On 12/28/2011 6:18 PM, Jim Lux wrote:
> For a given voltage at the feedpoint, the current in the tree will be
> 1/30,000th that in wire. The power dissipated is that squared.. or, in
> other words, negligible.
> This is a fascinating observation...
Indeed it is.
> IN other places, we've discovered that trees are like soil (similar
> conductivity and epsilon), and we know that laying an antenna on the
> ground doesn't work all that well. However, that's the difference
> between half of the space being occupied by the lossy medium and just a
> tree's worth.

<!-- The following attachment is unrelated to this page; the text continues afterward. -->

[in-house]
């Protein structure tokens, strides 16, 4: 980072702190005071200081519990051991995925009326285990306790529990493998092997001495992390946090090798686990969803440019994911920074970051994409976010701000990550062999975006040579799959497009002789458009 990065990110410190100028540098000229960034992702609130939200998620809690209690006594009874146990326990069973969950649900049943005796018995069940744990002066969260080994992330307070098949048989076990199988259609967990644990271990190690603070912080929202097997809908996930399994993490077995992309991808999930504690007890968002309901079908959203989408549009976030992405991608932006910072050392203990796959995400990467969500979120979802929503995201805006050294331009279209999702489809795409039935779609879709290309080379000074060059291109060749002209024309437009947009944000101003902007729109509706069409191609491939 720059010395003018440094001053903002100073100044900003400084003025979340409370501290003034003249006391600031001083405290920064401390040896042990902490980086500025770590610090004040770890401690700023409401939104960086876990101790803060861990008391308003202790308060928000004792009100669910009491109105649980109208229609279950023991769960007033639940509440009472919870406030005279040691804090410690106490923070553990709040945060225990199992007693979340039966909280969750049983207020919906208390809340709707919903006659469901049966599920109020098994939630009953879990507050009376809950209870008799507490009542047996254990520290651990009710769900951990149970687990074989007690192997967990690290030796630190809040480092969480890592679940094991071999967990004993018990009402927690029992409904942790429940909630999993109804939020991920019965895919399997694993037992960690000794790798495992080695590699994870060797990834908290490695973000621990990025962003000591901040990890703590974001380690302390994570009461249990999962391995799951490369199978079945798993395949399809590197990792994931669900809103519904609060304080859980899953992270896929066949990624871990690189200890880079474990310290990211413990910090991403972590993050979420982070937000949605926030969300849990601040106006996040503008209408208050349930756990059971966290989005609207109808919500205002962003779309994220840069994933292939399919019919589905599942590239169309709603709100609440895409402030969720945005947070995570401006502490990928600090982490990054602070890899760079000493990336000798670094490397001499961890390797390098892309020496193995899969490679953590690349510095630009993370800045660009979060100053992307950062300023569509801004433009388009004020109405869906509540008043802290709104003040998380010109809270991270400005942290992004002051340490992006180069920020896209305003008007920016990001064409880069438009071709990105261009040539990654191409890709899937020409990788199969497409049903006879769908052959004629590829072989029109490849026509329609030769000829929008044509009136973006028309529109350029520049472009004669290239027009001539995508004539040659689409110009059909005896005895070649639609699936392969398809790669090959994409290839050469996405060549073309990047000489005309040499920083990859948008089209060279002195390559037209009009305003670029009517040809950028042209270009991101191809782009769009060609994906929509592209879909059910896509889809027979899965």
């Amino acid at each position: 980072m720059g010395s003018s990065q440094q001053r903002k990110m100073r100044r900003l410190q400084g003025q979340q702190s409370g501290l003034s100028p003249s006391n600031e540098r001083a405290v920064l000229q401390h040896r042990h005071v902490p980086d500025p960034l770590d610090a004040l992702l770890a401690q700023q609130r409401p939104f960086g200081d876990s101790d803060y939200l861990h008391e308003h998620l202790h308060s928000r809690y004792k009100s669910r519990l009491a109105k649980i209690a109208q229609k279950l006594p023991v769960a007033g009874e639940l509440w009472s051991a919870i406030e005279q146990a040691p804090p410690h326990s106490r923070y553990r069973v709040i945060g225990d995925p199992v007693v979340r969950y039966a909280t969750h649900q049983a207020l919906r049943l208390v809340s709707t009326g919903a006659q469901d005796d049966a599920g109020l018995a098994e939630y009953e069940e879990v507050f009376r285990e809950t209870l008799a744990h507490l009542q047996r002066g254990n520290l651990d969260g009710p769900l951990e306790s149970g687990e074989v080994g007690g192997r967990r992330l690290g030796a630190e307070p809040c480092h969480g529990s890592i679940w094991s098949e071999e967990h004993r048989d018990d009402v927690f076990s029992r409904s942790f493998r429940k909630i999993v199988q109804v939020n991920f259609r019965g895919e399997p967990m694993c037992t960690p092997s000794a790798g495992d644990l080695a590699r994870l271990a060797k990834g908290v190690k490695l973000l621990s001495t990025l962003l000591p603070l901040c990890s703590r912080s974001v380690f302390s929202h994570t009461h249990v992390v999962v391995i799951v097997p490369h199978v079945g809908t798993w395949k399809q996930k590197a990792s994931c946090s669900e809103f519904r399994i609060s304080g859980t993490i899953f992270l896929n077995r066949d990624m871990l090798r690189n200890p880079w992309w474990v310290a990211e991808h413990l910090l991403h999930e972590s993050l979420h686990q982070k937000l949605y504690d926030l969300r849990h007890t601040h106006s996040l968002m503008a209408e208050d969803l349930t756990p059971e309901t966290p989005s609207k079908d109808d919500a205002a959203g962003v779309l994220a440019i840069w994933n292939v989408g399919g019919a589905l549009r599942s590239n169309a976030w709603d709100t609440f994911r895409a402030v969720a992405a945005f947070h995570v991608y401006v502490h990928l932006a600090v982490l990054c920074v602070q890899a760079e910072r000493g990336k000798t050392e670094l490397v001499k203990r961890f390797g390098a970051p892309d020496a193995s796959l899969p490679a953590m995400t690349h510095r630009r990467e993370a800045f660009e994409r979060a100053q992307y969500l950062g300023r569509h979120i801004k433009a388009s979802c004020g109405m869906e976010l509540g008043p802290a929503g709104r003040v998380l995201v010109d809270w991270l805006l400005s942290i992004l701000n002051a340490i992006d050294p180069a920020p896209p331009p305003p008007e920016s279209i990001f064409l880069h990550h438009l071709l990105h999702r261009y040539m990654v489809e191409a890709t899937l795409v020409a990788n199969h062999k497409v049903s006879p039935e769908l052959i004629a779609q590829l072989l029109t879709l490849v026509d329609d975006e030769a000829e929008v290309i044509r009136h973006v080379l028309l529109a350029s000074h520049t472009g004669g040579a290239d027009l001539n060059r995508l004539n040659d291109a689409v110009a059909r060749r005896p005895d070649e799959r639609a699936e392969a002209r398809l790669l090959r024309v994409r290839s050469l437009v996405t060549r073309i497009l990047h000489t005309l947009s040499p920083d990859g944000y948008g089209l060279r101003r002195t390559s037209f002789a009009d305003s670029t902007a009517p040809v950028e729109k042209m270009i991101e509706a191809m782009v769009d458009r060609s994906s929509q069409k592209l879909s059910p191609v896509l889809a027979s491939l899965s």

When thinking about attenuation in a forest, it should be remembered
we're talking about a DENSE forest, a lot of big trees relatively close
together, and some of those studies you've cited are talking about
jungles. This is very different from hanging a wire in/near a single
tree or a few trees. A very dense forest like mine, or the pine forests
of the American South East, are somewhat analogous to the lossy soil.
> To compare.. if I put two 8 foot rods into the soil 10 meters apart,
When I've measured resistance between two rods a few yards apart in the
loamy soil of my redwood forest, the lowest DC R I've seen is on the
order of 30 ohms. This is with a Simpson 260.
Thanks for a VERY interesting post, and the digging that's behind it.
I'll be chewing on it for a while, and I suspect others will too!
73, Jim K9YC
TowerTalk mailing list